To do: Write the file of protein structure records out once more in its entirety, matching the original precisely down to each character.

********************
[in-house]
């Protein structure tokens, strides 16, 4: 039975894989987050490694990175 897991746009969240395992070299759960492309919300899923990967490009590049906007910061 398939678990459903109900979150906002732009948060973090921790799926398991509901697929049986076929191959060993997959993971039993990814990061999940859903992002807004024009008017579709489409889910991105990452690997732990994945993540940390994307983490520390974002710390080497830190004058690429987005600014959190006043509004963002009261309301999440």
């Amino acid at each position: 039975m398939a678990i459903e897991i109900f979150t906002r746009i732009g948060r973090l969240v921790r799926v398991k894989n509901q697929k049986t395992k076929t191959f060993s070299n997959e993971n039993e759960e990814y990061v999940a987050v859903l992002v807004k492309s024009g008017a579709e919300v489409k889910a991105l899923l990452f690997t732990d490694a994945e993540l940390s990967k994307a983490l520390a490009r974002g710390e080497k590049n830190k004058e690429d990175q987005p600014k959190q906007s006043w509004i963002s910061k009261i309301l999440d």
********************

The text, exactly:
[in-house]
């Protein structure tokens, strides 16, 4: 039975894989987050490694990175 897991746009969240395992070299759960492309919300899923990967490009590049906007910061 398939678990459903109900979150906002732009948060973090921790799926398991509901697929049986076929191959060993997959993971039993990814990061999940859903992002807004024009008017579709489409889910991105990452690997732990994945993540940390994307983490520390974002710390080497830190004058690429987005600014959190006043509004963002009261309301999440």
């Amino acid at each position: 039975m398939a678990i459903e897991i109900f979150t906002r746009i732009g948060r973090l969240v921790r799926v398991k894989n509901q697929k049986t395992k076929t191959f060993s070299n997959e993971n039993e759960e990814y990061v999940a987050v859903l992002v807004k492309s024009g008017a579709e919300v489409k889910a991105l899923l990452f690997t732990d490694a994945e993540l940390s990967k994307a983490l520390a490009r974002g710390e080497k590049n830190k004058e690429d990175q987005p600014k959190q906007s006043w509004i963002s910061k009261i309301l999440d």